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    Eusocial insect colonies can function like a single organism, a trait sometimes referred to as ‚Äúsuperorganism‚ÄĚ. Although superorganisms greatly benefit from division of labor, they may be susceptible to infectious diseases due to increased opportunities for pathogen transmission. The mechanisms behind insect societies‚Äô ability to successfully defend against infectious diseases are of significant interest in evolutionary biology. Next to their innate immune systems, eusocial insects such as termites boast sophisticated collective defences, termed social immunity, which are thought to have evolved in response to selective pressure from pathogens. Social immunity comprises a multi-layer assembly of physiological and behavioural adaptations which effectively supress the probability of exposure and transmission of infectious diseases within a colony. Although a significant body of research has explored the broad repertoire and effectiveness of termite collective defences, the underlying mechanisms of termite social immunity remain largely unexplored. This thesis exploits termite-pathogen step-wise infection dynamics to investigate the underlying mechanisms of collective defence against different entomopathogenic agents, as well as explore the link between innate defences and collective behaviours to offset increased disease pressure. The thesis is primarily based on research conducted in the eastern subterranean termite Reticulitermes flavipes and the entomopathogenic fungus Metarhizium anisopliae; a natural host‚Äďpathogen system. In Chapter I, we seek to explore the underpinnings of the ‚Äúcare-kill dichotomy‚ÄĚ in termite social immunity. The care-kill switch represents a generalized social immune response found in many advanced insect societies, whereby compromised nestmates are cared for when possible but sacrificed if necessary. In the case of fungal infection, we ask whether termites can detect and respond to infected individuals when pathogens (or infectious conidia) are absent from their cuticle; the rationale being to experimentally manipulate the type of cues that are presented to interacting nestmates. In this chapter, we sought to identify potential triggers for the switch from sanitary care to elimination defence (cannibalism), which represents the so-called care-kill transition. We sought to demonstrate how R. flavipes termites detect and respond to internal M. anisopliae infection at different stages of infection progression, as well as test the effect of pathogen viability on social immunity. By injecting fungal blastospores directly into the hemocoel of individuals, we removed the pathogen as a direct cue that could be detected by responding nestmates. Injection, regardless of blastospore viability, led to slightly increased rates of grooming, but also rapid transition to cannibalism (even at early stages of an internal infection), particularly when termites became visibly moribund following injection with viable blastospores. Surprisingly, however, cannibalism was still observed when termites were injected with dead blastospores and were not terminally ill, indicating that the threshold at which elimination behaviour is triggered can be reached at a very early stage during internal M. anisopliae infection, before viability or even terminal disease status is known. The faster cannibalism response to viable blastospore-injected termites could be due to the active synthesis of virulence factors from the pathogen such as destruxins, although this remains to be tested. Since termites may be expected to communicate with their nestmates via chemical compounds called cuticular hydrocarbons (CHCs), alterations in the CHCs profile associated with internal fungal pathogen presence, could represent important signals for responding nestmates. We used gas chromatography mass spectrometry (GC‚ÄďMS) in the second part of Chapter I to identify cues associated with disease status and explore potential CHC signal(s) that may be responsible for triggering elimination behaviours. We found that CHC profiles were significantly altered in individuals injected with viable but not dead blastospores, and at 15 but not at 12 hours post infection. More specifically, we detected significant increases in four exclusively methyl-branched CHCs 15 hours after injection with viable blastospores compared to control-injected individuals, which we speculate could be correlated with the advanced state of moribundity of these challenged individuals, and which may contribute as possible chemical cues triggering the high levels of observed cannibalism. Although a direct link between the identified CHC compounds and altered social immune behaviour remain to be tested, these data suggest that termites could employ chemical signals provoked by early internal immune activation to trigger cannibalism. In Chapter II we expand on the role of social immunity against potentially novel infection threats, as well as further explore the conditions that trigger specific behavioural defences. To understand the interaction between R. flavipes and the non-native entomopathogenic bacterium Pseudomonas entomophila and compare termites‚Äô collective defences between a native fungal entomopathogen and a non-native bacterium as well as characterize associated cuticular hydrocarbon (CHC) changes. We injected termites with different doses of either viable / dead P. entomophila or viable / dead M. anisopliae blastospores. As expected, injection regardless of severity and pathogen type led to slightly increased rates of grooming but rapid transition to cannibalism. Cannibalism was particularly evident when infected individuals were injected with high doses of viable P. entomophila and M. anisopliae blastospores (causing 100% mortality). Such individuals showed external signs of disease and were close to death, but as described in Chapter I, cannibalism was still exhibited following injection with dead blastospores, which elicited only 40% mortality. Interestingly, injection with an equivalent dose of viable P. entomophila (causing 40% mortality) did not elicit similarly elevated amounts of cannibalism, suggesting that triggers stimulating elimination behaviours may be pathogen-specific in this termite. We hypothesize that termites may have evolved greater sensitivity to fungal versus non-native bacterial infection, due to the likely long evolutionary association with the former. These results nevertheless show that collective defences of R. flavipes are effective against both fungal and bacterial challenges, with elimination behaviours being transferable to diverse and potentially novel infection threats (like P. entomophila). Analysis of CHC profiles from termites injected with different bacterial and fungal doses revealed unique patterns of CHCs, with a discriminant analysis showing a particularly distinct profile in termites injected with viable blastospores ‚ąí treatment associated with the strongest cannibalism response. In Chapter III, we examined the inhibition effect of the external antifungal activity of the Gram-negative binding protein 2 (GNBP-2) and collective behaviours after exposure of single individuals to M. anisopliae. Termites may depend on the innate immune system for defence against pathogens. Therefore, immune effectors have been co-opted from an internal role to an external role to prevent infection from entomopathogenic fungi that can evade innate immune defences after penetration of the cuticle. Termicins and GNBP-2 associated ő≤-1,3- glucanase activity are involved in external defence against M. anisopliae. The effectiveness of this external defence strategy likely depends on or is bolstered by collective behaviours. Through the suppression by an inhibitor (D-d-gluconolactone (GDL)) of the termite GNBP-2 ő≤- 1,3-glucanase activity that is capable of degrading entomopathogenic fungi, we found that collective defences such as grooming are not triggered, but instead cannibalistic behaviours are reduced. This suggests that the internal immune system or the use of antimicrobial secretions may be linked to certain collective immune behaviours in termites. Understanding the molecular basis of termite defence mechanisms may also be relevant for the development of sustainable control strategies against pest termite species. Finally, on the side of the pathogen, we require efficient transformation methods for entomopathogenic fungi to develop essential molecular tools for elucidating the function of genes involved in fungus-insect interactions. For example, by inserting or deleting genetic elements in the genome of the strain of interest, it is possible to modify the expression of targeted endogenous genes, and thereby experimentally test their role in the pathogen‚Äôs infection strategy, and how they may influence host fitness, immunity, and ultimately, social immune traits. However, developing methods to deliver foreign nucleic acid into fungal cells represents a major stumbling block in fungal genetics. In Chapter IV we address this issue by testing suitable selection markers: glufosinate ammonium (GFS) and chlorimuron ethyl (CME) for transformation of M. anisopliae with green fluorescence protein gene (gfp). Since M. anisopliae can produce blastospores through yeast-like budding in liquid culture, as well as being thin-walled and unicellular, an efficient blastospore-based transformation system was developed for the introduction of ‚Äúbar-gfp‚ÄĚ and ‚Äúsur-gfp‚ÄĚ constructs using the LiAc/ssDNA/PEG method. These genetic constructs conferred resistance to GFS and CME, respectively. We efficiently achieved integration of these genes into the fungal genome, resulting in resistant transformants, MA-0001 (baR-gfp) and MA-0002 (suR-gfp), which expressed high levels of green fluorescence in conidia, hyphae, blastospores, as well as on termite cadavers after injection of blastospores within the host hemolymph. The generation of these stable MA-0001 and MA-0002 strains allows us to monitor the internal infection process that begins after the fungus penetrates the cuticle and proliferates inside the termite hemolymph as hyphal bodies. This research represents a proof-of-principle that the genetic manipulation of M. anisopliae for studying gene function and for elucidating the relevant factors for pathogenic interactions with insects, is feasible. Targets for future work could include the generation of strains lacking virulence factors such as destruxins and examining the individual and social immune consequences of infection with genetically modified fungi. The present work highlights the importance of the effective innate immune responses in addition to physiological and behavioural defences in the termite R. flavipes, and how these are mediated by precise chemical communication which also contribute to social immunity. This allows R. flavipes to be less susceptible to pathogen infections and facilitates its evolutionary success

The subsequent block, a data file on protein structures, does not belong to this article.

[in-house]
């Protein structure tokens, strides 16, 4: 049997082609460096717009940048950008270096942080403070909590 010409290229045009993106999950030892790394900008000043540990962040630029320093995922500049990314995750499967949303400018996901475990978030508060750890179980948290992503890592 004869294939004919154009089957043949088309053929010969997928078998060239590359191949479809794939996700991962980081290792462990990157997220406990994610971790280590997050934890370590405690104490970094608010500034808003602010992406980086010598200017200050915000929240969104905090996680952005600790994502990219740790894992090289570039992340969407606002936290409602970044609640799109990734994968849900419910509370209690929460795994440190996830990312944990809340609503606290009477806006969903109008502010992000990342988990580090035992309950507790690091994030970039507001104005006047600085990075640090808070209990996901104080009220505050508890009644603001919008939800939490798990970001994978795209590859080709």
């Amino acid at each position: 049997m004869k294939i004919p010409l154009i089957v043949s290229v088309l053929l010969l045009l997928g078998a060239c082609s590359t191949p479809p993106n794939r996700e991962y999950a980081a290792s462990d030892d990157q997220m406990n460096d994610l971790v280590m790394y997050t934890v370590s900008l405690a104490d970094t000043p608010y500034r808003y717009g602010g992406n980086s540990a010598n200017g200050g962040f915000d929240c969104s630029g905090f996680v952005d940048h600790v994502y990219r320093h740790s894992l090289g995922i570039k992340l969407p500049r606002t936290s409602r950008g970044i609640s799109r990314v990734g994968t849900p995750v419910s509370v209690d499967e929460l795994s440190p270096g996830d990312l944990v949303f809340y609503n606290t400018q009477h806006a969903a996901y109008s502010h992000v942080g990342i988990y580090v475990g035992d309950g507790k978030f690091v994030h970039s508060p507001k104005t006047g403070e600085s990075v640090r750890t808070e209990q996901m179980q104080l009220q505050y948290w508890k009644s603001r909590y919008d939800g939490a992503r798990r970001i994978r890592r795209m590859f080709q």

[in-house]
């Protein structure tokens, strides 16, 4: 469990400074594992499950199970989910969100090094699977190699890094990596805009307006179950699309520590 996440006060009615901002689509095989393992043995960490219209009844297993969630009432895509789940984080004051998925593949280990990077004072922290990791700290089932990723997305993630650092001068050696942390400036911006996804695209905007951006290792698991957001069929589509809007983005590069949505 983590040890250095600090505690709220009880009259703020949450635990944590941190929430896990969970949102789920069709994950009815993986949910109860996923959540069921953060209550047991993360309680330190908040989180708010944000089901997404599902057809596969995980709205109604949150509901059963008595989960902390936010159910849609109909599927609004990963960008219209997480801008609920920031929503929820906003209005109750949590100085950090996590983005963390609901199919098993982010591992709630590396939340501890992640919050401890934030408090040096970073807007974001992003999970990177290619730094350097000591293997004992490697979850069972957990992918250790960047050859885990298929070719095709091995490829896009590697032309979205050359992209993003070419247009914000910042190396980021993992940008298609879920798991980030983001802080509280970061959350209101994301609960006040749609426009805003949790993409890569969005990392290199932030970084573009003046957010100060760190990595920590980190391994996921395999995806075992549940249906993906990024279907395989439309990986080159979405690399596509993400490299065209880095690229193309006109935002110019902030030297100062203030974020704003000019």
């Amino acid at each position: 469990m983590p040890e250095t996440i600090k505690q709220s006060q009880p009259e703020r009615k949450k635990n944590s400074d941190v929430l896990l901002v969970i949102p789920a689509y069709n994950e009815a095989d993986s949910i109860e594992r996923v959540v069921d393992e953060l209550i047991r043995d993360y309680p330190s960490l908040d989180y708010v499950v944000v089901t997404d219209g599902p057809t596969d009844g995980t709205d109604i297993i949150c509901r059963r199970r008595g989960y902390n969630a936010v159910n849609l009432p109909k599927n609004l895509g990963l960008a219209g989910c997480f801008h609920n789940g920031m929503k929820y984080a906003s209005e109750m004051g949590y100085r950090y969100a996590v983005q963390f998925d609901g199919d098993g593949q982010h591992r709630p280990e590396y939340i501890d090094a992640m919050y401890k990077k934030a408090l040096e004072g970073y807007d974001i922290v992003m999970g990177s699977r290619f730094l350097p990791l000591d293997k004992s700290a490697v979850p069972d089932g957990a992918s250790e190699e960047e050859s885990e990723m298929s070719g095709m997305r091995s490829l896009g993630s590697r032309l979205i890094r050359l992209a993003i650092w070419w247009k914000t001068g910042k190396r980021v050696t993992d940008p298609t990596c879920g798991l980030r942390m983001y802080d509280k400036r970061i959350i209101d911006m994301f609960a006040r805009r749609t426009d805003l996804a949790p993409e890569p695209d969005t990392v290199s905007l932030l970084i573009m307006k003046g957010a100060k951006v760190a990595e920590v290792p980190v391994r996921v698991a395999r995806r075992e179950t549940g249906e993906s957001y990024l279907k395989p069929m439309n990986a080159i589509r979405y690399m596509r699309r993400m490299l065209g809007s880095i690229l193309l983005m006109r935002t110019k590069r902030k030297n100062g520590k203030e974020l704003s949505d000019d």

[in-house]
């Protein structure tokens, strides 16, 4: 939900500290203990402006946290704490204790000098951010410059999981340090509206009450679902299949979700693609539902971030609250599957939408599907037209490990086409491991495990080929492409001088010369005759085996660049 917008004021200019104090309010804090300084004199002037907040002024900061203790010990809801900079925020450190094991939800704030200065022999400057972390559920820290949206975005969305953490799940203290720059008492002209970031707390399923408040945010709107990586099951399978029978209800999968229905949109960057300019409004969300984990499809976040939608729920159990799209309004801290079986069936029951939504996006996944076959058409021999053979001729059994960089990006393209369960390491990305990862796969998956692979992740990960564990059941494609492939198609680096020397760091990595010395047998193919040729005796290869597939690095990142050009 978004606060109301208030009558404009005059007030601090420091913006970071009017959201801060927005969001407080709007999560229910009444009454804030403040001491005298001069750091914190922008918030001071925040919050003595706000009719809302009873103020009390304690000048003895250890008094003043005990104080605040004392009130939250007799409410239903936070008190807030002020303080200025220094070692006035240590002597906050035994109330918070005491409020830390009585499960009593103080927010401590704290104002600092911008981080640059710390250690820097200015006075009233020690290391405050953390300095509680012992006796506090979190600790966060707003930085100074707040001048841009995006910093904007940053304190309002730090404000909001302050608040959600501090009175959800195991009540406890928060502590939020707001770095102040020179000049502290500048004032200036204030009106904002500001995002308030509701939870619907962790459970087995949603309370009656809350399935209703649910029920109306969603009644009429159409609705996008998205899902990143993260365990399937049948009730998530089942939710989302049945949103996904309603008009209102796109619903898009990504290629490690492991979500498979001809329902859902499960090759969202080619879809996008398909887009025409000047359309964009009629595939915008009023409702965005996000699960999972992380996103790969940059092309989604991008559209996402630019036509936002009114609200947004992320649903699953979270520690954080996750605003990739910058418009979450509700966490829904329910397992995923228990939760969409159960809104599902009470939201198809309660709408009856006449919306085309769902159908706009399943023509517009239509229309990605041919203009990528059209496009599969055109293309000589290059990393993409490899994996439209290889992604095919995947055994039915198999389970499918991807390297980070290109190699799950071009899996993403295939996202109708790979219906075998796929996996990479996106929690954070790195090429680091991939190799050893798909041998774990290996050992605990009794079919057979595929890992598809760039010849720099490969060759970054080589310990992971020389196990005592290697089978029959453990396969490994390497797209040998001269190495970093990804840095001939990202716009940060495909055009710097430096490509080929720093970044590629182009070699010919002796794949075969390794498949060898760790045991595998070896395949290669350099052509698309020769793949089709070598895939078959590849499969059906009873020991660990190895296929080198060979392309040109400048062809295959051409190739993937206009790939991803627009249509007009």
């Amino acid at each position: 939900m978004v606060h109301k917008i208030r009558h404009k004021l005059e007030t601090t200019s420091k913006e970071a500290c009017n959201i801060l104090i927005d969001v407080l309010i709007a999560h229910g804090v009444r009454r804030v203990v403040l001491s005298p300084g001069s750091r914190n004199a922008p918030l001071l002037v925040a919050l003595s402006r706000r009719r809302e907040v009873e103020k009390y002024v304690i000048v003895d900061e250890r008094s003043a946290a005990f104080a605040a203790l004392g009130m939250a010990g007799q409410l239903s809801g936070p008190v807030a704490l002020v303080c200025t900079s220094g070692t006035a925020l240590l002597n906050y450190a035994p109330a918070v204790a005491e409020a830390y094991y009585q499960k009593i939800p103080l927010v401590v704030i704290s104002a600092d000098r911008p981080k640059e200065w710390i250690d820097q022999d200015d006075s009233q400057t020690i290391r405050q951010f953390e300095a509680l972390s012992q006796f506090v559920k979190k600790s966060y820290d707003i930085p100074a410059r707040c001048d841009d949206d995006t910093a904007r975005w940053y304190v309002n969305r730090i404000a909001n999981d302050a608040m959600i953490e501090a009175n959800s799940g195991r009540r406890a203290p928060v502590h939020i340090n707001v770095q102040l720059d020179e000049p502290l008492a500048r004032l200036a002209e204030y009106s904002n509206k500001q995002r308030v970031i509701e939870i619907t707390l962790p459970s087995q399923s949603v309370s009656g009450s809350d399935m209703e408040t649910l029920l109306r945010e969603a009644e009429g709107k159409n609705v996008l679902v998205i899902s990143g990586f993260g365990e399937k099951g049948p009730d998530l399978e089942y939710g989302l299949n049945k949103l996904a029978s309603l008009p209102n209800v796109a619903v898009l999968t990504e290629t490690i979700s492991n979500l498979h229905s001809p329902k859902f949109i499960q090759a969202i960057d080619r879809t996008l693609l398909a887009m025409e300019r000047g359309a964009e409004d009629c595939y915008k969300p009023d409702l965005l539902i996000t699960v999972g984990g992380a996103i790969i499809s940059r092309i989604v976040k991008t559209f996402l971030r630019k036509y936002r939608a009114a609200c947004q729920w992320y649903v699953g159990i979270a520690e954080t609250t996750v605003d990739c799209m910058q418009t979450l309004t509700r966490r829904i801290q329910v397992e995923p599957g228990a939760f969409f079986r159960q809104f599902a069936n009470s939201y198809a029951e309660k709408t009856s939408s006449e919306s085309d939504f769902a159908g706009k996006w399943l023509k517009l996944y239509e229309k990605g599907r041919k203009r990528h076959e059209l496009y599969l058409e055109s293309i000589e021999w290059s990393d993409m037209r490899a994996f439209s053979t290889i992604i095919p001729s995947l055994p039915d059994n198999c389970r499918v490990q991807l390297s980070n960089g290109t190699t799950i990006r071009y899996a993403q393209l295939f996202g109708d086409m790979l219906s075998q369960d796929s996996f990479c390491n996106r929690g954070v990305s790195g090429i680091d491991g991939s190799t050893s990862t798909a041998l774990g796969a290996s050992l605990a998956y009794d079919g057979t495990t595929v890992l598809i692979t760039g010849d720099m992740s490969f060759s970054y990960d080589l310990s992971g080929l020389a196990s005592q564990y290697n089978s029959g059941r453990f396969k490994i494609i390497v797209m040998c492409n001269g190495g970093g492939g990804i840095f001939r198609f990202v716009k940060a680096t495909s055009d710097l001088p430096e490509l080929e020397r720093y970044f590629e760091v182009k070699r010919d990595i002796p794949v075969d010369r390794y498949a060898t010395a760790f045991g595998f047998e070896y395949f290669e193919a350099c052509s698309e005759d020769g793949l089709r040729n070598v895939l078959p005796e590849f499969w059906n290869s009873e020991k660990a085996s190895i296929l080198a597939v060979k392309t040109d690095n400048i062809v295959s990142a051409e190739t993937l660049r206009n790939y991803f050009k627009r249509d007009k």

Evaluating wild and commercial populations of Bombus terrestris ssp. audax (Harris, 1780): from genotype to phenotype.